The last of Terence's plays, The Brothers is generally accounted his greatest. Without resorting to any of the standard comic devices of disguise or sudden revelation of noble birth, Terence here contrives to create a strong piece of theatre. It combines intellectual interest (the relative merits of two educational methods), emotional involvement (generated by Aeschinus' apparent bad behaviour, when actually he is acting on behalf of his brother), and perceptive psychology in the depiction of the two sets of brothers. Plays which reveal the influence of The Brothers include George Chapman's All Fools (c.1604), Beaumont and Fletcher's The Scornful Lady (c.1615), Molière's The School for Wives, Shadwell's The Squire of Alsatia (1688), Steele's The Tender Husband (1705), Diderot's The Father of the Family (1758), Colman the Elder's The Jealous Wife (1761), Cumberland's The Choleric Man (1774), and Henry Fielding's The Fathers (1778).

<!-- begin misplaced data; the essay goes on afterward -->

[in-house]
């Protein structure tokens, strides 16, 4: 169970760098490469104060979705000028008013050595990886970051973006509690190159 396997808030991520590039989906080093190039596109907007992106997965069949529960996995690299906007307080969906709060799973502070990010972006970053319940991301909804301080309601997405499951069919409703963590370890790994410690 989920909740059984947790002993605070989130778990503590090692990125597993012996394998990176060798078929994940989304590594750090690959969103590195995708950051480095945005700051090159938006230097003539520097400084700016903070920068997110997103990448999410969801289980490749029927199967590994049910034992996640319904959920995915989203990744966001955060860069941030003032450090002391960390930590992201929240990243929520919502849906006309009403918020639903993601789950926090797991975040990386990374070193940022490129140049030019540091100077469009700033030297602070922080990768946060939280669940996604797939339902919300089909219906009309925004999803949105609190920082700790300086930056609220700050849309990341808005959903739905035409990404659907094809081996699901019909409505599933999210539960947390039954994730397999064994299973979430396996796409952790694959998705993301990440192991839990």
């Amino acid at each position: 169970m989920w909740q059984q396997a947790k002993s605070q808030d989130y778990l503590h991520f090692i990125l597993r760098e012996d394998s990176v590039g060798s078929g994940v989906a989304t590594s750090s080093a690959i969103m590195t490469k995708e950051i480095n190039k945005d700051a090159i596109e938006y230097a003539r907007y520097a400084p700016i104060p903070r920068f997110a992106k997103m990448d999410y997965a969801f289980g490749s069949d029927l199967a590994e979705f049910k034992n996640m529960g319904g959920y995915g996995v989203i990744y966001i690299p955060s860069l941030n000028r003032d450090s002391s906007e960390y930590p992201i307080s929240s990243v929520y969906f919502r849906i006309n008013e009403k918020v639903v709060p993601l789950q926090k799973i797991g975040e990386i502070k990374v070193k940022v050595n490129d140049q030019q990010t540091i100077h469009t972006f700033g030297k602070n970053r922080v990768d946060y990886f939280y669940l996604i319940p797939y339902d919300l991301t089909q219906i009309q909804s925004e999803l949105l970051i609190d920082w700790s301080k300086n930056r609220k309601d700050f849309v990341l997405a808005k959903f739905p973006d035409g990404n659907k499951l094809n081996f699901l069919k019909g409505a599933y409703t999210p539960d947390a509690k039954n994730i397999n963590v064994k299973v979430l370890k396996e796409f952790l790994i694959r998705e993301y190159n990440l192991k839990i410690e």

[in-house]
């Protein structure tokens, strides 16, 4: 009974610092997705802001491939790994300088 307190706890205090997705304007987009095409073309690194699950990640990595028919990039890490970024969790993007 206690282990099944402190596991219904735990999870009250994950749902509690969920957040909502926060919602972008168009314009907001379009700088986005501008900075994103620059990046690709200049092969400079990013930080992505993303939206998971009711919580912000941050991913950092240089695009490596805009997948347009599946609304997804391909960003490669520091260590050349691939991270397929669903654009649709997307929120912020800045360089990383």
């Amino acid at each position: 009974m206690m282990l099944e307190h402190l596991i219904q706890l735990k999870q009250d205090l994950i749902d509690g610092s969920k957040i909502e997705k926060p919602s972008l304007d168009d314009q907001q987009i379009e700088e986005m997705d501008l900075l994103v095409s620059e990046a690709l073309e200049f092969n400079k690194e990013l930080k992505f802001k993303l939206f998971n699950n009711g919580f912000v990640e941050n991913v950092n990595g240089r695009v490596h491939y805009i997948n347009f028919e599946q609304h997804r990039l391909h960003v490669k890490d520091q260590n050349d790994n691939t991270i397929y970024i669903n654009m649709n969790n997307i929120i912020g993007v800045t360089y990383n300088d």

Subjects: Literary Studies (Plays and Playwrights).
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Richard Cumberland (1732—1811) playwright and novelist